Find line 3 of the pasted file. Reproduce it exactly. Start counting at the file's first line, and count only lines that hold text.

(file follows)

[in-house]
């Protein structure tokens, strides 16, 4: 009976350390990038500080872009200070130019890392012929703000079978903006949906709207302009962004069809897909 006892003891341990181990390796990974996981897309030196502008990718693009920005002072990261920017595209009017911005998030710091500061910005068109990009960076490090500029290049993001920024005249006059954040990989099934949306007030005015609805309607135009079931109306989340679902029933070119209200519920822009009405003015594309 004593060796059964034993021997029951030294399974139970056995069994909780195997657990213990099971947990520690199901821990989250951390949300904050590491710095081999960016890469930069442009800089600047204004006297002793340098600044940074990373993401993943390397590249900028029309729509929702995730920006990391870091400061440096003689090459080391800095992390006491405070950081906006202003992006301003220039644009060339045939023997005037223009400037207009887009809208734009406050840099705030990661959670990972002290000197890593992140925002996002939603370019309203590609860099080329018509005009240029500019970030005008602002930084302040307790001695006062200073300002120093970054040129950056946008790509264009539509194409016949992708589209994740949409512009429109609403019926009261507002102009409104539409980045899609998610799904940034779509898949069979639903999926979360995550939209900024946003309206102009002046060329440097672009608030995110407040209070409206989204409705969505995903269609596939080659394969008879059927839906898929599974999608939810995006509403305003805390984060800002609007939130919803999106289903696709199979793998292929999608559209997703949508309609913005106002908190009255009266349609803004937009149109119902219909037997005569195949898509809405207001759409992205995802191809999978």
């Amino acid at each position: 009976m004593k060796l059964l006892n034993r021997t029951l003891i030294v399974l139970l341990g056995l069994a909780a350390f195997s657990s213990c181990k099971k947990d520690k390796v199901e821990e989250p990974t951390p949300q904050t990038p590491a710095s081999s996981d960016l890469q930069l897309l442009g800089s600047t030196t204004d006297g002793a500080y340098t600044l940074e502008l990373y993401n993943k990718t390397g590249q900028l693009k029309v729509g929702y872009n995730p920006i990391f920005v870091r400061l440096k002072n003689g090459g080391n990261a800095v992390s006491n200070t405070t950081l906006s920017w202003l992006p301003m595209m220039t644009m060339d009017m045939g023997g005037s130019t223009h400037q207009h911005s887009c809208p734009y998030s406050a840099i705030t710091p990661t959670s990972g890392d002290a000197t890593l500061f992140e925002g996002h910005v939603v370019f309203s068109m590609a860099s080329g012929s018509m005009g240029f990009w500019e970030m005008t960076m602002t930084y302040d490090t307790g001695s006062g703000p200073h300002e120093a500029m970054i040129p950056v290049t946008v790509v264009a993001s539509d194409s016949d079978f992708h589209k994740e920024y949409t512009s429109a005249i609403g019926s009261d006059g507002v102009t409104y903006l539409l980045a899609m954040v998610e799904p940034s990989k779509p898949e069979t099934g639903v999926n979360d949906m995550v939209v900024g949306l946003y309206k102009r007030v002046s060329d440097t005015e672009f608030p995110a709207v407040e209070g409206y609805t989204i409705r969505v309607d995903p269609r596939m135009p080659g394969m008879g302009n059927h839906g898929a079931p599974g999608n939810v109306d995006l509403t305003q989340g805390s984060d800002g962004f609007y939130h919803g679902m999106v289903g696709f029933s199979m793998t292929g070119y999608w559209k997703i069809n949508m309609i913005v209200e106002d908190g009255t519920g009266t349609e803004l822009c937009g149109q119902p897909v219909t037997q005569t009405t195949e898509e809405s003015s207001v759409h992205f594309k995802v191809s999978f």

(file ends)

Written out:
């Amino acid at each position: 009976m004593k060796l059964l006892n034993r021997t029951l003891i030294v399974l139970l341990g056995l069994a909780a350390f195997s657990s213990c181990k099971k947990d520690k390796v199901e821990e989250p990974t951390p949300q904050t990038p590491a710095s081999s996981d960016l890469q930069l897309l442009g800089s600047t030196t204004d006297g002793a500080y340098t600044l940074e502008l990373y993401n993943k990718t390397g590249q900028l693009k029309v729509g929702y872009n995730p920006i990391f920005v870091r400061l440096k002072n003689g090459g080391n990261a800095v992390s006491n200070t405070t950081l906006s920017w202003l992006p301003m595209m220039t644009m060339d009017m045939g023997g005037s130019t223009h400037q207009h911005s887009c809208p734009y998030s406050a840099i705030t710091p990661t959670s990972g890392d002290a000197t890593l500061f992140e925002g996002h910005v939603v370019f309203s068109m590609a860099s080329g012929s018509m005009g240029f990009w500019e970030m005008t960076m602002t930084y302040d490090t307790g001695s006062g703000p200073h300002e120093a500029m970054i040129p950056v290049t946008v790509v264009a993001s539509d194409s016949d079978f992708h589209k994740e920024y949409t512009s429109a005249i609403g019926s009261d006059g507002v102009t409104y903006l539409l980045a899609m954040v998610e799904p940034s990989k779509p898949e069979t099934g639903v999926n979360d949906m995550v939209v900024g949306l946003y309206k102009r007030v002046s060329d440097t005015e672009f608030p995110a709207v407040e209070g409206y609805t989204i409705r969505v309607d995903p269609r596939m135009p080659g394969m008879g302009n059927h839906g898929a079931p599974g999608n939810v109306d995006l509403t305003q989340g805390s984060d800002g962004f609007y939130h919803g679902m999106v289903g696709f029933s199979m793998t292929g070119y999608w559209k997703i069809n949508m309609i913005v209200e106002d908190g009255t519920g009266t349609e803004l822009c937009g149109q119902p897909v219909t037997q005569t009405t195949e898509e809405s003015s207001v759409h992205f594309k995802v191809s999978f």